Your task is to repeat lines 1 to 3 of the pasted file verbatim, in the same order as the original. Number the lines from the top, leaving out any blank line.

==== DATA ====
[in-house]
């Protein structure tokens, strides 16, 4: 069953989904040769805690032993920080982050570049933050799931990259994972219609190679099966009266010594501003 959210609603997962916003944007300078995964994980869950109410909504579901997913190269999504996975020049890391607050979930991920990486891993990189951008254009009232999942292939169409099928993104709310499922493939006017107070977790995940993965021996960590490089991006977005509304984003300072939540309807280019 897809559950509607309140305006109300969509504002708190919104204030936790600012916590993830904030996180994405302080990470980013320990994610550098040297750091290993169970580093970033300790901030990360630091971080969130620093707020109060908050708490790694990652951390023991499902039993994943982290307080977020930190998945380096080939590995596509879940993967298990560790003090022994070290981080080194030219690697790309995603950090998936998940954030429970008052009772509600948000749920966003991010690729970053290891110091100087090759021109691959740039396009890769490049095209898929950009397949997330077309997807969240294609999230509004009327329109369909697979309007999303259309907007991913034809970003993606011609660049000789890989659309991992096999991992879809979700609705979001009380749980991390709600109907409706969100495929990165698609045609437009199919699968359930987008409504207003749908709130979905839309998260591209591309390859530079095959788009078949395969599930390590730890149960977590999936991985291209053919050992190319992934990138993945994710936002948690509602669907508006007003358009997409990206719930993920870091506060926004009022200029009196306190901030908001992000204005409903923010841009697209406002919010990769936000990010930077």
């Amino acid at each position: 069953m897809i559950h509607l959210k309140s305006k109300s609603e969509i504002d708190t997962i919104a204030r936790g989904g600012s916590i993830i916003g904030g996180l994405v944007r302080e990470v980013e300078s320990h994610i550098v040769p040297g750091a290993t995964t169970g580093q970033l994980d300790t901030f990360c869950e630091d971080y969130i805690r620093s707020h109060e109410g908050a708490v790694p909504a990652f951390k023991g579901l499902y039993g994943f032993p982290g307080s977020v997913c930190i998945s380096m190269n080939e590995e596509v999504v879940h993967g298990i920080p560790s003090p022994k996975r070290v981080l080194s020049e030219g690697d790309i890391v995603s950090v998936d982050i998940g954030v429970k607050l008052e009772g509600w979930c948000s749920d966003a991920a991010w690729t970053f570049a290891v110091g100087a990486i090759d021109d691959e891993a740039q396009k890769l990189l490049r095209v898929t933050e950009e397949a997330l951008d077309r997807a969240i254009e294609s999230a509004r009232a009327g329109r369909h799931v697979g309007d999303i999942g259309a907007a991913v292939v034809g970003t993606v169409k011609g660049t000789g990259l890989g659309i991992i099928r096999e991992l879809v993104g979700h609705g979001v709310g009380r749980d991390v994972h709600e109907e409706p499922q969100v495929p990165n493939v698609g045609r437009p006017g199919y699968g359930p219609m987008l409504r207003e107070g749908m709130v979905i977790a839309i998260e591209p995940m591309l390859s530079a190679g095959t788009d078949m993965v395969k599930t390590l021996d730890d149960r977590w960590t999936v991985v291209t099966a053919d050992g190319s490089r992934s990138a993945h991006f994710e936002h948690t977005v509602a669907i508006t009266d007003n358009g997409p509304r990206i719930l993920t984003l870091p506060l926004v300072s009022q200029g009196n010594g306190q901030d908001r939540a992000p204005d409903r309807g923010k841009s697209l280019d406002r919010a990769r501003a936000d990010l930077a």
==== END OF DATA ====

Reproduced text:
[in-house]
């Protein structure tokens, strides 16, 4: 069953989904040769805690032993920080982050570049933050799931990259994972219609190679099966009266010594501003 959210609603997962916003944007300078995964994980869950109410909504579901997913190269999504996975020049890391607050979930991920990486891993990189951008254009009232999942292939169409099928993104709310499922493939006017107070977790995940993965021996960590490089991006977005509304984003300072939540309807280019 897809559950509607309140305006109300969509504002708190919104204030936790600012916590993830904030996180994405302080990470980013320990994610550098040297750091290993169970580093970033300790901030990360630091971080969130620093707020109060908050708490790694990652951390023991499902039993994943982290307080977020930190998945380096080939590995596509879940993967298990560790003090022994070290981080080194030219690697790309995603950090998936998940954030429970008052009772509600948000749920966003991010690729970053290891110091100087090759021109691959740039396009890769490049095209898929950009397949997330077309997807969240294609999230509004009327329109369909697979309007999303259309907007991913034809970003993606011609660049000789890989659309991992096999991992879809979700609705979001009380749980991390709600109907409706969100495929990165698609045609437009199919699968359930987008409504207003749908709130979905839309998260591209591309390859530079095959788009078949395969599930390590730890149960977590999936991985291209053919050992190319992934990138993945994710936002948690509602669907508006007003358009997409990206719930993920870091506060926004009022200029009196306190901030908001992000204005409903923010841009697209406002919010990769936000990010930077």
């Amino acid at each position: 069953m897809i559950h509607l959210k309140s305006k109300s609603e969509i504002d708190t997962i919104a204030r936790g989904g600012s916590i993830i916003g904030g996180l994405v944007r302080e990470v980013e300078s320990h994610i550098v040769p040297g750091a290993t995964t169970g580093q970033l994980d300790t901030f990360c869950e630091d971080y969130i805690r620093s707020h109060e109410g908050a708490v790694p909504a990652f951390k023991g579901l499902y039993g994943f032993p982290g307080s977020v997913c930190i998945s380096m190269n080939e590995e596509v999504v879940h993967g298990i920080p560790s003090p022994k996975r070290v981080l080194s020049e030219g690697d790309i890391v995603s950090v998936d982050i998940g954030v429970k607050l008052e009772g509600w979930c948000s749920d966003a991920a991010w690729t970053f570049a290891v110091g100087a990486i090759d021109d691959e891993a740039q396009k890769l990189l490049r095209v898929t933050e950009e397949a997330l951008d077309r997807a969240i254009e294609s999230a509004r009232a009327g329109r369909h799931v697979g309007d999303i999942g259309a907007a991913v292939v034809g970003t993606v169409k011609g660049t000789g990259l890989g659309i991992i099928r096999e991992l879809v993104g979700h609705g979001v709310g009380r749980d991390v994972h709600e109907e409706p499922q969100v495929p990165n493939v698609g045609r437009p006017g199919y699968g359930p219609m987008l409504r207003e107070g749908m709130v979905i977790a839309i998260e591209p995940m591309l390859s530079a190679g095959t788009d078949m993965v395969k599930t390590l021996d730890d149960r977590w960590t999936v991985v291209t099966a053919d050992g190319s490089r992934s990138a993945h991006f994710e936002h948690t977005v509602a669907i508006t009266d007003n358009g997409p509304r990206i719930l993920t984003l870091p506060l926004v300072s009022q200029g009196n010594g306190q901030d908001r939540a992000p204005d409903r309807g923010k841009s697209l280019d406002r919010a990769r501003a936000d990010l930077a």